Ways to stay safe decorating for the Christmas season, starting with tree

Dec 10, 2020, 3:00 PM
(Shutterstock Photo)...
(Shutterstock Photo)
(Shutterstock Photo)

In most households that celebrate Christmas, the Christmas tree is the centerpiece of the festivities.

As beautiful as they are and fun to decorate, it is paramount that safety measures be taken. The lights you enjoy this holiday season should be on the tree and not on the top of a fire truck or ambulance.

A National Fire Protection Association (NFPA) report issued in 2015 stated that U.S. fire departments responded to more than 200 home structure fires annually between 2009 and 2013 in which Christmas trees were the first item to catch on fire.

Each year, fires occurring during the holiday season injure 2,600 individuals and cause over $930 million in damage, according to the United States Fire Administration.

The American Christmas Tree Association notes that fresh trees are less likely to catch fire.

They suggest selecting a tree with vibrant green needles that are hard to pluck and don’t break easily from its branches. The tree shouldn’t shed needles readily.

General decorating

When decorating follow these tips from the U.S. Consumer Product Safety Commission and Arizona power and water supplier SRP.

The tree
• For a live tree, cut off about 2 inches of the trunk to expose fresh wood for better water absorption.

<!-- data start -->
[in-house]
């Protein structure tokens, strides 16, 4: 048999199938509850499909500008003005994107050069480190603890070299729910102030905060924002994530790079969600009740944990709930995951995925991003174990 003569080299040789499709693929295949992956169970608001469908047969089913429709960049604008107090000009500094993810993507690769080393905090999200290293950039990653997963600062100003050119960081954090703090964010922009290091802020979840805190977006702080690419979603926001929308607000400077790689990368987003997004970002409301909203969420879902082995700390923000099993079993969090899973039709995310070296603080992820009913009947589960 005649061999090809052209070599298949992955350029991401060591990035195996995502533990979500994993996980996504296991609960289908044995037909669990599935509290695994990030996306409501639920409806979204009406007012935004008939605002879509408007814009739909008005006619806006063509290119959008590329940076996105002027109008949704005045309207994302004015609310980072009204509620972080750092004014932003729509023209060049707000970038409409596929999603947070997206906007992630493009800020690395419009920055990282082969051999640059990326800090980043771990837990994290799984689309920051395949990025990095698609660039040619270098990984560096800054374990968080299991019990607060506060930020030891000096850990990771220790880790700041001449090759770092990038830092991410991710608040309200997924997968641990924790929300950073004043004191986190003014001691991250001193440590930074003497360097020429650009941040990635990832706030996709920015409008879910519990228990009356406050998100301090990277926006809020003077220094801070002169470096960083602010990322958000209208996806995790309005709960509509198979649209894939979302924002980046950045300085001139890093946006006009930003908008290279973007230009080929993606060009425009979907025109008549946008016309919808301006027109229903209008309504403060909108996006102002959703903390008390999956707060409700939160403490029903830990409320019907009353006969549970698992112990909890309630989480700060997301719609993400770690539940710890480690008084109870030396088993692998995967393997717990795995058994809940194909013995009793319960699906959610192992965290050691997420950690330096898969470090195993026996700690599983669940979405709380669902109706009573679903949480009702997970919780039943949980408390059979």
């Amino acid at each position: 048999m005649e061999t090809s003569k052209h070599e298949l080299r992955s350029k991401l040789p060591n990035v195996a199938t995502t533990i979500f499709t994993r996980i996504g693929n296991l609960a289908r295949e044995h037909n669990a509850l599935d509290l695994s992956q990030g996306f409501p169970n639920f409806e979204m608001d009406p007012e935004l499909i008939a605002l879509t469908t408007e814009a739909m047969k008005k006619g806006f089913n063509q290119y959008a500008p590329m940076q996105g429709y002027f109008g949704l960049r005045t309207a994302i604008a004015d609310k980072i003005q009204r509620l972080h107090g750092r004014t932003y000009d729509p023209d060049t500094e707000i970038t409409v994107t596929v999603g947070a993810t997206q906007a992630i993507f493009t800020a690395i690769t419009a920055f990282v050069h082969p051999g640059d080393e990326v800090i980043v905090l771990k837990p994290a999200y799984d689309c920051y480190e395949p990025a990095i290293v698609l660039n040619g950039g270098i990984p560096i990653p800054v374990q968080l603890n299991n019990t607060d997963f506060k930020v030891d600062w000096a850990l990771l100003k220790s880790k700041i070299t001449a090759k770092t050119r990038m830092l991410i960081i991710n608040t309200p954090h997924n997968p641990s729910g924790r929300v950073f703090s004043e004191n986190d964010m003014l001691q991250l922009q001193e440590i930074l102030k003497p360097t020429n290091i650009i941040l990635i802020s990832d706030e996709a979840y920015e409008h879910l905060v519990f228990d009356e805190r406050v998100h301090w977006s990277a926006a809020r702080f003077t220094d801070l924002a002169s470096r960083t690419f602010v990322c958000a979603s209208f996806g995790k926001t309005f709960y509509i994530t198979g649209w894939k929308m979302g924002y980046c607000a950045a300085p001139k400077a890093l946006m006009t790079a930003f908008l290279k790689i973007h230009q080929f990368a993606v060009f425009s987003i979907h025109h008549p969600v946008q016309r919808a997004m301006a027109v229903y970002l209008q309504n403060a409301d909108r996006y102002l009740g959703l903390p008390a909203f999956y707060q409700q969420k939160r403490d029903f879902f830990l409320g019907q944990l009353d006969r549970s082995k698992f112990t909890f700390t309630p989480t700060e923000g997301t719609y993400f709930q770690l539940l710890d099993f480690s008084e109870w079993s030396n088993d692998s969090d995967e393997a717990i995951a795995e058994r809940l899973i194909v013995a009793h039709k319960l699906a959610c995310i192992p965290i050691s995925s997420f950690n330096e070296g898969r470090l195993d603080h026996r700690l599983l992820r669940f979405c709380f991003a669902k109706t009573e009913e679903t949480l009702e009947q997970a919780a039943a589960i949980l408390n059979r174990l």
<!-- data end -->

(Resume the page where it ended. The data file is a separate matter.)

• Water the tree daily and remove it from your home when it is dry.
• Place the tree at least three feet away from fireplaces, radiators, and other heat sources, making certain not to block doorways.
• If using an artificial tree, check that it is labeled “fire-resistant.”
• Avoid placing breakable ornaments or ones with small, detachable parts on lower tree branches where small children and pets can reach them.

Lights, cords and outlets
• Only use indoor lights indoors and outdoor lights outdoors.
• Don’t connect lights while adjusting them on a tree or house. Inspect lights and plug them together before hanging.
• Replace light sets that have broken or cracked sockets, frayed or bare wires, or loose connections.
• Follow the package directions on the number of light sets that can be plugged into one socket
• Never nail, tack or stress wiring when hanging lights.
• Buy LED holiday lights. They not only last longer, but they don’t get hot to the touch, so they’re a lot safer. If you’re shopping for LED holiday lights, be sure to visit the SRP Marketplace.
• Turn off all lights and decorations when you go to bed or leave the house.
• Indoors or out, lights should have the Underwriters Laboratories (UL) label.
• Hook up lighting using a three-prong grounded extension cord that also has the UL label.
• Don’t let light bulbs rest on tree needles and branches. Use a clip or twist-tie to keep bulbs upright.
• Don’t overload outlets or extension cords.
• Keep cords and plugs out of water, including puddles and snow and away from metal objects.
• Uncoil extension cords completely before using and be sure to place them away from heat sources and bulbs.
• Never place cords under rugs and doors or through windows where they might be pinched or become worn.

Don’t be left hanging

Before you begin hanging lights, think safety first. The CPSC reports that 12,000 to 15,000 people visit the emergency room every holiday season as a result of accidents related to decorating.